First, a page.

The developers with acceptable preliminary proposals then submit final proposals pursuant to 24 C.F.R. § 880.209. If the final proposal is acceptable and if the required architect's certification is submitted, HUD and the developer will enter into an "Agreement to Enter into a Housing Assistance Payments Contract" pursuant to 24 C.F.R. § 880.214. Upon completion of the project, assuming that construction is satisfactory to HUD, the parties enter into the actual Housing Assistance Payments Contract pursuant to 24 C.F.R. § 880.217.

The project which is the subject matter of this litigation is a multi-family project to be financed under the "(d)(4)" program and will include 35 units to be assisted under the Section 8 program. The project began in response to a "Notification of Funds Availability" published by HUD's Atlanta Area Office soliciting preliminary proposals for construction housing in various specified areas of Georgia, including Cobb County. On January 31, 1979, Banco Mortgage Company, on behalf of IDS Realty Trust, submitted a preliminary proposal for the Paces Ferry Woods project. Among the material submitted were the following:

(1) Application for mortgage insurance under 12 U.S.C. § 1715l(d)(4).

(2) Evidence of availability of utilities.

(3) Evidence of permissive zoning.

(4) Evidence of state and regional clearinghouse notification.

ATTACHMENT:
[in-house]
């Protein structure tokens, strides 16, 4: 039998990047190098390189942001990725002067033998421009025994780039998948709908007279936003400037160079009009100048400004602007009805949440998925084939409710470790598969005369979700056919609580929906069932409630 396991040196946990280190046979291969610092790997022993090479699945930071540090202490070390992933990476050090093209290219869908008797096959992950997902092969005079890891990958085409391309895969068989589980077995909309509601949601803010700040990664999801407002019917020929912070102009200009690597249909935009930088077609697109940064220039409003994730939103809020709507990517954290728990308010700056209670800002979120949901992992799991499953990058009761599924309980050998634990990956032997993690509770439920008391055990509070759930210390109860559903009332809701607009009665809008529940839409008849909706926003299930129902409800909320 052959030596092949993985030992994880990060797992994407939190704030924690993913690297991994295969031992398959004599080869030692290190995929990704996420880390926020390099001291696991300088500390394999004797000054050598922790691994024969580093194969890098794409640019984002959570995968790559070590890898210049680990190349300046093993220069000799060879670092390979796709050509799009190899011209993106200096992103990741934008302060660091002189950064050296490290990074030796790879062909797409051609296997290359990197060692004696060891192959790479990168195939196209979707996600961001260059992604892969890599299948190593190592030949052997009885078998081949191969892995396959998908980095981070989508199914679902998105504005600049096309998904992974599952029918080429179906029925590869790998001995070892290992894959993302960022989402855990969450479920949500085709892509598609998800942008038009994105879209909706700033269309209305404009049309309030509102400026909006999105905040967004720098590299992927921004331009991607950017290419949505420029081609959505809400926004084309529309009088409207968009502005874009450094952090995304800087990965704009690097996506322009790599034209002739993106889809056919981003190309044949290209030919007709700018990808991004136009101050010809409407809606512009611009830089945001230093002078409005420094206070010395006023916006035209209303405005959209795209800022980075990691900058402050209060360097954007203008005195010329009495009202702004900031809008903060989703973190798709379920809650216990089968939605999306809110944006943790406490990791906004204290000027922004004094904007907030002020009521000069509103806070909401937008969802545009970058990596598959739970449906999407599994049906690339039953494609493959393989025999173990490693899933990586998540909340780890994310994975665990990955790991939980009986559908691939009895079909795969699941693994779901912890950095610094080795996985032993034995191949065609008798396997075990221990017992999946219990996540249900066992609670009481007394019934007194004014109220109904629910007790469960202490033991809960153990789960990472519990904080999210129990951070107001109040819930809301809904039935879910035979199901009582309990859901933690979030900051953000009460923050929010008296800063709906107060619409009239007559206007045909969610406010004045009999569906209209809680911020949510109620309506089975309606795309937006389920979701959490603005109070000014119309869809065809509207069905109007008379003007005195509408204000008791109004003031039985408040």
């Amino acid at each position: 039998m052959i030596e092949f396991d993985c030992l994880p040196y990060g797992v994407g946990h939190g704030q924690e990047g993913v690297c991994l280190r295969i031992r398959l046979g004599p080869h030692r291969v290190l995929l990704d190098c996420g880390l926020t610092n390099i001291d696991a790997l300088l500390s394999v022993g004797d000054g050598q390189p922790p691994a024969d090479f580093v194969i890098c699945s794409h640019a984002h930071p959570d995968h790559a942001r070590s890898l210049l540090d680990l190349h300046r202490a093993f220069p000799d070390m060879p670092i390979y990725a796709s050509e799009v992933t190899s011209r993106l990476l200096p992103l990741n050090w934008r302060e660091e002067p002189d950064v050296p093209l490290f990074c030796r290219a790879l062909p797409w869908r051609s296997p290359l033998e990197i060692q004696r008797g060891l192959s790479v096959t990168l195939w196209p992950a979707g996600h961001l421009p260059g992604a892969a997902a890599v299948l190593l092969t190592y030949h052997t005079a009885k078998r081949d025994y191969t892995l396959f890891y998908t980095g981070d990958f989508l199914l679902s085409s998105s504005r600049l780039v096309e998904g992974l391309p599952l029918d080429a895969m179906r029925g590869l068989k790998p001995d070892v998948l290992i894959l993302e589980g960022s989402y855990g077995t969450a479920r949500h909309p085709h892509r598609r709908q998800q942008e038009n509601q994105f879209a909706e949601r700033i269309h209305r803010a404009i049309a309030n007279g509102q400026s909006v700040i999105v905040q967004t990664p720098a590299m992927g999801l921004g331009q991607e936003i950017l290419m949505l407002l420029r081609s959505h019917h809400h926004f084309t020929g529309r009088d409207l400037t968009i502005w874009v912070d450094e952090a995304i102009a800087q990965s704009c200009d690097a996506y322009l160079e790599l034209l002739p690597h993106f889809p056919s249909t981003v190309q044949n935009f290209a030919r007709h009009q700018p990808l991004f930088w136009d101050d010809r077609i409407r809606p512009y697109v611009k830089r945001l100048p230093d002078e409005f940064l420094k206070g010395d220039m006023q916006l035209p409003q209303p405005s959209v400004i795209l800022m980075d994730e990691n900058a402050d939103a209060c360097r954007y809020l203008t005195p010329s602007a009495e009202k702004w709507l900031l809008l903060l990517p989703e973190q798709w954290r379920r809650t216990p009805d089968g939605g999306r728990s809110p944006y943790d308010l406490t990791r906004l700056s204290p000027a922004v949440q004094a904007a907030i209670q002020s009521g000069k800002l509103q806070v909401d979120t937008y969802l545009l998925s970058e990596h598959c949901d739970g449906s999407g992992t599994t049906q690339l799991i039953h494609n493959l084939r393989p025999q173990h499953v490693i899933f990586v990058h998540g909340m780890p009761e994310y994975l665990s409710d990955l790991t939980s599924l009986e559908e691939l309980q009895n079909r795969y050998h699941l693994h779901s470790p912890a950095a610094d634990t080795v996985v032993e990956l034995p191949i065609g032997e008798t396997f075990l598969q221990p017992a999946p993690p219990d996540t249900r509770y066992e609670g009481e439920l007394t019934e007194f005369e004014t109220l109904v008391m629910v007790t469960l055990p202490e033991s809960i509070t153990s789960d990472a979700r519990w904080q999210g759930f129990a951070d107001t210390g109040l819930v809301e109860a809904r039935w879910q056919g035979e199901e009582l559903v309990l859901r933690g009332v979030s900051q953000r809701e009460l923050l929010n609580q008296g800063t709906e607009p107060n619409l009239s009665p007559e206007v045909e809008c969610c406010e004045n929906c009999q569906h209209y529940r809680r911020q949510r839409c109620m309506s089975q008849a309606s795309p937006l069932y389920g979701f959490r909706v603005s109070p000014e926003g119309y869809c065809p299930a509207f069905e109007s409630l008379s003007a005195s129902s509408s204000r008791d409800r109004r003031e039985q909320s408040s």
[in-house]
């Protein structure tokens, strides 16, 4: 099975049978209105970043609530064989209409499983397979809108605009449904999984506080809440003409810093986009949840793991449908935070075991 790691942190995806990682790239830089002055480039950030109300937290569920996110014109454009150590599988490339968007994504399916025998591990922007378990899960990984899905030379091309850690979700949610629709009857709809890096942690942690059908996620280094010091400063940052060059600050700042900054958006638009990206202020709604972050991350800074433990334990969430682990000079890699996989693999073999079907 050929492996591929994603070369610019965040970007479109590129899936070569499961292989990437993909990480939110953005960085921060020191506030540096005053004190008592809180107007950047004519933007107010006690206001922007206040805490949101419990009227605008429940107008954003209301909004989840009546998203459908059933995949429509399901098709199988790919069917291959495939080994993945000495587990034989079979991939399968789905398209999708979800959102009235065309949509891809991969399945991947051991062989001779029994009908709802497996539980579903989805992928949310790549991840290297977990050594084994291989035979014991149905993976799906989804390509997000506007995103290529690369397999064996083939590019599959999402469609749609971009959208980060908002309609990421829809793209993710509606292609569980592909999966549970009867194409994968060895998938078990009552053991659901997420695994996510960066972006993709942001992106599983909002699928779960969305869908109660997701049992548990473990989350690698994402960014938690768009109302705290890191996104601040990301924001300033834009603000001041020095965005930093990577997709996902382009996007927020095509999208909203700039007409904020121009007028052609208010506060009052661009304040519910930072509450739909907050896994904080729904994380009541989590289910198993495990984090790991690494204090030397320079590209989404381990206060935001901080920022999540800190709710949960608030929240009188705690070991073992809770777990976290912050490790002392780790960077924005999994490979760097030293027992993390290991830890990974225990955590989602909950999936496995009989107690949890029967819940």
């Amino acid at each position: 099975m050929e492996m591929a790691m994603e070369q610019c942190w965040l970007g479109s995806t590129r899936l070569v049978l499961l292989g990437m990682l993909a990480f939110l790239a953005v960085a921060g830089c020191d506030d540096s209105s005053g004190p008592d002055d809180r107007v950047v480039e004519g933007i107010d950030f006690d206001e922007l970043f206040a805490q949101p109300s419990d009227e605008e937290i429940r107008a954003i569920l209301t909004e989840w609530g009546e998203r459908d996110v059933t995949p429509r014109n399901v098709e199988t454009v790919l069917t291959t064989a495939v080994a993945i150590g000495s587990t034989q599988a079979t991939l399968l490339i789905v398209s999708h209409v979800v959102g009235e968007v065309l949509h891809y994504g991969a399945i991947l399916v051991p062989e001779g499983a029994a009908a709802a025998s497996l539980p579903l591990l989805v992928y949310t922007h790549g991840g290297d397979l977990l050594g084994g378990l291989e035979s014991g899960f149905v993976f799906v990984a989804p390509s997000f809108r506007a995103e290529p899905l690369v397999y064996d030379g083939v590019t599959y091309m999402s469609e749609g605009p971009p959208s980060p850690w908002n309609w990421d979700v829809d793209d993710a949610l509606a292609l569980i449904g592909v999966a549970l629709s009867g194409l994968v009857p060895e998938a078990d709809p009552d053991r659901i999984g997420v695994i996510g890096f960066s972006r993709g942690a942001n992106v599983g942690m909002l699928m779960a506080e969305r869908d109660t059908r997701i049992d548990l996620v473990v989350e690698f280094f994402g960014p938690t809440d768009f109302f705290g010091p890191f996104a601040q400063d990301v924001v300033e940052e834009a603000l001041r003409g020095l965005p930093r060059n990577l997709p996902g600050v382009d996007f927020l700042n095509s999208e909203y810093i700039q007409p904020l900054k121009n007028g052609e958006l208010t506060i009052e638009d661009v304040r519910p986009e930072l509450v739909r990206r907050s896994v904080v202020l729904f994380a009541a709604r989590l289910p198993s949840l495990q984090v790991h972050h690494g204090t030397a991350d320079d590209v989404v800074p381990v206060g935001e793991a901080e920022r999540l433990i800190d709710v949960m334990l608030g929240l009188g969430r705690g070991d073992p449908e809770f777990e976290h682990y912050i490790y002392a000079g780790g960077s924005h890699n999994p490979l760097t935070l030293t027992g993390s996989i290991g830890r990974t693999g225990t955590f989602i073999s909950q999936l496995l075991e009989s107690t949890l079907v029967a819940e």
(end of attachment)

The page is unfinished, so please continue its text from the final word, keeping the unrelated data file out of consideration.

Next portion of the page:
(5) Evidence of need for the housing.

In accordance with HUD procedures under 24 C.F.R. § 880.201(e)(1), a copy of the preliminary proposal was sent to state and regional clearinghouses for review and comment, the regional clearinghouse in this case being the Atlanta Regional Commission. In its response the Atlanta Regional Commission noted that notice of the proposal had been sent to the Mayor of Smyrna, the Chairman of the Cobb County Commission, and the Superintendent of the Cobb County Schools. The Commission reported that no comments were received from those officials, that the project was in compliance with the housing goals and objectives of the Regional Housing Plan, and that the project was not inconsistent with any other Atlanta Regional Commission Development guides. The state-level response contained no objections, and it indicated that the project was consistent with state policies, plans, and objectives.

On February 27, 1979, the HUD Area Office sent a letter to the chairman of the Cobb County Board of Commissioners offering that body an opportunity to comment on the project; however, no response to this letter was ever received.